The “Dionne Quintuplets,” five adorable dark-haired, dark-eyed babies, were born in 1934 to a poor family outside of Ontario, Canada. Since they were the first recorded set of quintuplets in history to survive birth and infancy, they instantly became worldwide sensations – capturing the hearts and imaginations of the masses. The Canadian government intervened and took custody of the babies when they were four months old, finding the natural parents unfit guardians due largely to their poverty. The baby girls were moved across the street to a newly-built nursery with full-time doctors and nurses. Soon after, the quintuplets became a marketing sensation, endorsing everything from Quaker Oats and Palmolive to automobiles and typewriters. Madame Alexander made a set of composition dolls in the girls’ likenesses and numerous paper doll sets were made of the quints.
This is a extremely rare store display dating from about 1937 and advertising the Dionne Palmolive Paper Doll book premium. A patron needed to send in three proofs of purchase to the Palmolive company to receive the book for free. The paper doll book is one of the more common books produced in the 1930s and is a staple in most paper doll collections!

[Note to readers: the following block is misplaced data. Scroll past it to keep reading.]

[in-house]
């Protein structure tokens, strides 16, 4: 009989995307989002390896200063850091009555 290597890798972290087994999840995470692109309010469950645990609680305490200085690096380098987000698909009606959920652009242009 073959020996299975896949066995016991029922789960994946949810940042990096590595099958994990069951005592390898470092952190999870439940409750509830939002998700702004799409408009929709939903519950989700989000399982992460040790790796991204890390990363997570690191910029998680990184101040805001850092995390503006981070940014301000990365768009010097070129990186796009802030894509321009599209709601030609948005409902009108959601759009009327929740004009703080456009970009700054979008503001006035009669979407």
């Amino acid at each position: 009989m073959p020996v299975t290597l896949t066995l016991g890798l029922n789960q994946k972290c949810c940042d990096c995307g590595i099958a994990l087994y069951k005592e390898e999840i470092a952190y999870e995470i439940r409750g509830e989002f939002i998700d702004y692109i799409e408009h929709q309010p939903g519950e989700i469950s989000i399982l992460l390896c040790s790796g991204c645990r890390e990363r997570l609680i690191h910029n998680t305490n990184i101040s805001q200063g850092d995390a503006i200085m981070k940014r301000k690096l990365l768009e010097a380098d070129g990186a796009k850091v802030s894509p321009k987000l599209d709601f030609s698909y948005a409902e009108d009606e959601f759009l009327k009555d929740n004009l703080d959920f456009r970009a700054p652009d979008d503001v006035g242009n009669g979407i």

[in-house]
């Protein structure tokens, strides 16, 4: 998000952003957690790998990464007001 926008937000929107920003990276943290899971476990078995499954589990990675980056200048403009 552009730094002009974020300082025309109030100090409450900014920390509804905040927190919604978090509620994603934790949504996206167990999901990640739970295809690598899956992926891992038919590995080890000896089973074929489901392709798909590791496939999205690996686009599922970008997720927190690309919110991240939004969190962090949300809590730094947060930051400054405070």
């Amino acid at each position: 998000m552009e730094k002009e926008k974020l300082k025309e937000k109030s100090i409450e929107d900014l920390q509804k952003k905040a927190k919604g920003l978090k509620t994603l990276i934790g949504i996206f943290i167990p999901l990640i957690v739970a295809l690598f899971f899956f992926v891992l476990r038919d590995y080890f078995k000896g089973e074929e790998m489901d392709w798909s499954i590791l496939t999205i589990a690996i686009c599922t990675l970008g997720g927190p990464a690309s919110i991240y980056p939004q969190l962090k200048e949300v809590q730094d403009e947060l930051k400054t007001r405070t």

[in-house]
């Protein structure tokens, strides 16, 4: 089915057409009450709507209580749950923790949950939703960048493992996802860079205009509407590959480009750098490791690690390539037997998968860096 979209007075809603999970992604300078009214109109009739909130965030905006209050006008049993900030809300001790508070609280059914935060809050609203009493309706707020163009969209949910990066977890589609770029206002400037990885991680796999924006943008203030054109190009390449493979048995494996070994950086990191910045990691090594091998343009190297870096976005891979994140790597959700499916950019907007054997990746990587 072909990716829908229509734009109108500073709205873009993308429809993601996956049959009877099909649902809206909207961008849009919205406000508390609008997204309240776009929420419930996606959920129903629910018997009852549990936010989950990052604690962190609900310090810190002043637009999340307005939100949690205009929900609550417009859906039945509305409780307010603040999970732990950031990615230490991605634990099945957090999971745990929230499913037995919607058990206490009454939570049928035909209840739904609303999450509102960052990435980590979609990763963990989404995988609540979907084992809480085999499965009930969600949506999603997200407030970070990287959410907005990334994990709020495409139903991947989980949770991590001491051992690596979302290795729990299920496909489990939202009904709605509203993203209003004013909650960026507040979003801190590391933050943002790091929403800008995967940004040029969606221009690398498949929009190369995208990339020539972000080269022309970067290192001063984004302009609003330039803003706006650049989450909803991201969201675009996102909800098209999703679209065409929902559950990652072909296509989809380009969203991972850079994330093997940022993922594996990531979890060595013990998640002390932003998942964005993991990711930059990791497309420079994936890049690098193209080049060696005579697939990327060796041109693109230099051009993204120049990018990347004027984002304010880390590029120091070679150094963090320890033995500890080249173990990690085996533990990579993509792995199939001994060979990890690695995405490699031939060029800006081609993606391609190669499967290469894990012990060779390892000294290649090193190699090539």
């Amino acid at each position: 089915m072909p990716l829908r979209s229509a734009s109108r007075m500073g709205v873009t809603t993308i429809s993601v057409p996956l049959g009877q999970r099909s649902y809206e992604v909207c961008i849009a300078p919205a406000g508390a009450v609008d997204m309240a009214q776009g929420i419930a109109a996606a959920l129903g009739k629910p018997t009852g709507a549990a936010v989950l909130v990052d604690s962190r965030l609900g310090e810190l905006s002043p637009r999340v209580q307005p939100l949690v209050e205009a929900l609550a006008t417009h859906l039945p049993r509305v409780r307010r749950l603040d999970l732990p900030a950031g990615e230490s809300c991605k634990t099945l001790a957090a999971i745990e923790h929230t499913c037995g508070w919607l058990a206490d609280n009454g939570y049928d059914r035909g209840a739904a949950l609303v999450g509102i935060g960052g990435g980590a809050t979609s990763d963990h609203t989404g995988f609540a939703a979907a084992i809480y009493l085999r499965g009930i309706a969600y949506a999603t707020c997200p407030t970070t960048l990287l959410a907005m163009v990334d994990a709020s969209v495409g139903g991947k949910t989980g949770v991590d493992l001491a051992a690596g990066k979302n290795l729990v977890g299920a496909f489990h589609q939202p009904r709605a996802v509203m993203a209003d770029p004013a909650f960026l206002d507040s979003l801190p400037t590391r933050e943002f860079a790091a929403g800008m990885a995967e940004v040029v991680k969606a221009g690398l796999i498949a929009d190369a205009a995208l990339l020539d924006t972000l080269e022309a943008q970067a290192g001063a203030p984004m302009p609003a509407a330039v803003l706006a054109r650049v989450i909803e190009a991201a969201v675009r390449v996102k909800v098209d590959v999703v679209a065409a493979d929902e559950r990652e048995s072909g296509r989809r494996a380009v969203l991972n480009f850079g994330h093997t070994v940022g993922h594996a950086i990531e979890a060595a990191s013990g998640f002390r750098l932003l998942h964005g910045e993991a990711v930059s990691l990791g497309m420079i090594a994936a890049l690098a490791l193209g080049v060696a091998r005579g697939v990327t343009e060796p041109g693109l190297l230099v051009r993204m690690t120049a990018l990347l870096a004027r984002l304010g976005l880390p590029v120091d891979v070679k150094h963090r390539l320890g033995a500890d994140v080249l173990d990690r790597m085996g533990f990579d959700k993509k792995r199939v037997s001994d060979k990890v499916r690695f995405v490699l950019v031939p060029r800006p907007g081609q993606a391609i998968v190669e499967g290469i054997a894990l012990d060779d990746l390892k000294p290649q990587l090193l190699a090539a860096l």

If you want to read more about the Dionne Quintuplets, I’d recommend the book, “We Were Five,” a memoir written by the four surving quintuplets in the 1960s. I must warn you, their story turned out to be quite heartbreaking.
This extremely rare piece of memorabilia is currently for sale on EBay. What a great addition to a paper doll collection or Dionne collection! Check out the link at the top of the page to my auctions!